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Every day state governments make decisions that affect the lives of their residents. As state governments become increasingly digital, the amount of digital data in states’ possession has grown exponentially. States are seeking to leverage this data to make more informed decisions and to deliver services faster, cheaper, and more effectively.

As states mature in their collection, maintenance, and use of data, their approaches can be fragmented, inefficient, and unpredictable. In 2018, the Pew Charitable Trusts examined how states use data to inform decisions. The report identified a series of strategic action states can implement to advance how they use data.

Missing from these actions is the designation of a leader to coordinate and facilitate the use of data statewide. The organization Results for America published a State Standard of Excellence that identifies “Data Leadership” as a critical component for states in advancing their use of data and evidence. According to Results for America, “A designated chief data officer can create a coherent set of policies, structures, and guidance for how state agencies should routinely use data to improve programs.”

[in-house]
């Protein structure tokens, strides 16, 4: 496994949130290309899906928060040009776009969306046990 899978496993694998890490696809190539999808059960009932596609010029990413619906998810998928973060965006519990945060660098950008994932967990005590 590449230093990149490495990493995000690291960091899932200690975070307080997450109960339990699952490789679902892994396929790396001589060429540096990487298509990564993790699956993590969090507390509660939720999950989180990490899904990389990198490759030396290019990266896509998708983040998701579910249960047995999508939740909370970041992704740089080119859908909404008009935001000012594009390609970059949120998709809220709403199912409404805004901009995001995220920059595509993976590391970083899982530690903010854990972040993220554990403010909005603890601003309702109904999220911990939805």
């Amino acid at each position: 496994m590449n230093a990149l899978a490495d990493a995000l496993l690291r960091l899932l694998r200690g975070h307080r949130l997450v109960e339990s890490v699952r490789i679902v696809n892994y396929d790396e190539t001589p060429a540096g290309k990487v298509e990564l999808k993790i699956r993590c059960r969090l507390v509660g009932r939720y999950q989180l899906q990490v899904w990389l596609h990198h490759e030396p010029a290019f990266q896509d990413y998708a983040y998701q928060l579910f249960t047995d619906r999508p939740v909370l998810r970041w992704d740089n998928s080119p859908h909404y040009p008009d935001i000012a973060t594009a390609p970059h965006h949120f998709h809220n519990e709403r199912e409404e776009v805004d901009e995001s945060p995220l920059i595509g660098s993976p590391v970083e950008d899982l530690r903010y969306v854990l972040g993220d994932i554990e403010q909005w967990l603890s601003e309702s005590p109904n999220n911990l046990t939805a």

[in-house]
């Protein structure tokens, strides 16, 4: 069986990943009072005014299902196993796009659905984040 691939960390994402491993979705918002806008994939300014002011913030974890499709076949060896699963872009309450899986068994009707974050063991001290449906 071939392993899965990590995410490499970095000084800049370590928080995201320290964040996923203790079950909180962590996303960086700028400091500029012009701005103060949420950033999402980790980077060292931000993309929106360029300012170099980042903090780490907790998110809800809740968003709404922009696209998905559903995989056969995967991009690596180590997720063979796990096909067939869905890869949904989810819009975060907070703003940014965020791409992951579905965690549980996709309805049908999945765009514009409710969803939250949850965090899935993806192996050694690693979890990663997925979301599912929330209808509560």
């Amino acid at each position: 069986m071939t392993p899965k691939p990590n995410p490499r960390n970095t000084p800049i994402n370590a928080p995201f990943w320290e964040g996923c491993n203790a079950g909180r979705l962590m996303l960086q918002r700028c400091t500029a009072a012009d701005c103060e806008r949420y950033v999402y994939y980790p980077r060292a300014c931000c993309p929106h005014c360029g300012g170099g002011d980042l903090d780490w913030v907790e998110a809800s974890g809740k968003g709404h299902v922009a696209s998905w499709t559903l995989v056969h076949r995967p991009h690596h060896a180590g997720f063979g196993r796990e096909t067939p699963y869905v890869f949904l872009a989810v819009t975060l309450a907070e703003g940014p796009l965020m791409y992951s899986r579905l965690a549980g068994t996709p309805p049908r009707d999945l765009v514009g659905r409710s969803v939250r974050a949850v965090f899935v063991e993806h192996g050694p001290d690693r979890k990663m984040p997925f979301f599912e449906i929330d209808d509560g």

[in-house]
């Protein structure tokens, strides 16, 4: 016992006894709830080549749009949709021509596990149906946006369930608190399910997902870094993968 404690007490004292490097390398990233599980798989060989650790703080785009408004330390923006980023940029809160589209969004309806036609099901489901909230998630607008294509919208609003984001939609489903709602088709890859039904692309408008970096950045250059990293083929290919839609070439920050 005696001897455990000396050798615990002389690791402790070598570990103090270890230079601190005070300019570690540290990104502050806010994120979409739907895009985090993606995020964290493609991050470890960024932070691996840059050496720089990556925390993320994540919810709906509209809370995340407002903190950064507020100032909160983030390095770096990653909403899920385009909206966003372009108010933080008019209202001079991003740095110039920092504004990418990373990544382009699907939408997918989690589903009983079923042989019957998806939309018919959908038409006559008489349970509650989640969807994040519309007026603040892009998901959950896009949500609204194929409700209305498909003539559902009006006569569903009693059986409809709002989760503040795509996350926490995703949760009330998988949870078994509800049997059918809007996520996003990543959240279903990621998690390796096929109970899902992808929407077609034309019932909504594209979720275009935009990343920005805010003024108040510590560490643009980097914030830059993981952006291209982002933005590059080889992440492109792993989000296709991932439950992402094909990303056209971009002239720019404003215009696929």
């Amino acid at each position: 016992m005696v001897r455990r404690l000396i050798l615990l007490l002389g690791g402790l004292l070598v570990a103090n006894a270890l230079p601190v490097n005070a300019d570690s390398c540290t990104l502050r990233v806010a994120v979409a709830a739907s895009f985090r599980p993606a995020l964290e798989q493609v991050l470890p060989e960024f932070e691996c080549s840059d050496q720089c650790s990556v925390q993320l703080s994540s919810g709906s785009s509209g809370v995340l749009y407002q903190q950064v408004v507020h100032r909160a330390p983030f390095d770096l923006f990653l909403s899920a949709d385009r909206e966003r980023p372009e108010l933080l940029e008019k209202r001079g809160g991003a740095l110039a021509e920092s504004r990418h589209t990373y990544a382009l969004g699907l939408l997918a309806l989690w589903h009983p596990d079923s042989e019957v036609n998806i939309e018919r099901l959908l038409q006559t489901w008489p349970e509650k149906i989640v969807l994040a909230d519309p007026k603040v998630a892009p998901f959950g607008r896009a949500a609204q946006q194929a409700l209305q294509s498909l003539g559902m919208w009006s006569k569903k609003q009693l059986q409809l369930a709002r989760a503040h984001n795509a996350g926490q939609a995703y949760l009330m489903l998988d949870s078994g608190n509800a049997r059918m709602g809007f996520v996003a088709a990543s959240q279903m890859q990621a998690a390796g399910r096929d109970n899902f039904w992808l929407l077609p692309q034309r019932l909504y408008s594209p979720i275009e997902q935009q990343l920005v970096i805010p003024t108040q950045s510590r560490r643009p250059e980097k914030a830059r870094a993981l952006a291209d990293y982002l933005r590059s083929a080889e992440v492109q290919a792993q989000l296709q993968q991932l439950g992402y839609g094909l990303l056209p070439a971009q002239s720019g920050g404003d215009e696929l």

Based on these reports and lessons learned from the nation’s state Chief Data Officers, the State Chief Data Officers Network recommends the following principles for states to utilize in advancing their use of data:

LEAD - Designate an executive level data leader as the Chief Data Officer;

PLAN - Create a strategy, governance structure, and inventory of data;

BUILD - Increase the capacity of stakeholders to effectively use data;

SHARE - Establish clear and predictable processes for data sharing;

ANALYZE - Provide mechanisms and platforms to enable data integration and analysis;

SUSTAIN - Ensure ongoing support exists for data efforts.

Key to the long term sustainability of state data efforts is establishing laws that ensure efforts will survive beyond a specific administration. While many states have used executive orders and memoranda of understanding to implement various data initiatives, these efforts can be rescinded at any time. Further, ensuring that a commitment exists from state legislatures demonstrates a broader commitment to sustainability from top-level policy makers.

The following are a series of examples of legislative language that states can draw upon to aid in implementing the six principles. These examples are based on existing laws from various states and highlight critical elements of the legislation.

Model Legislation for State Chief Data Officers and Data Integration Centers

Lead Plan Build Share Analyze Sustain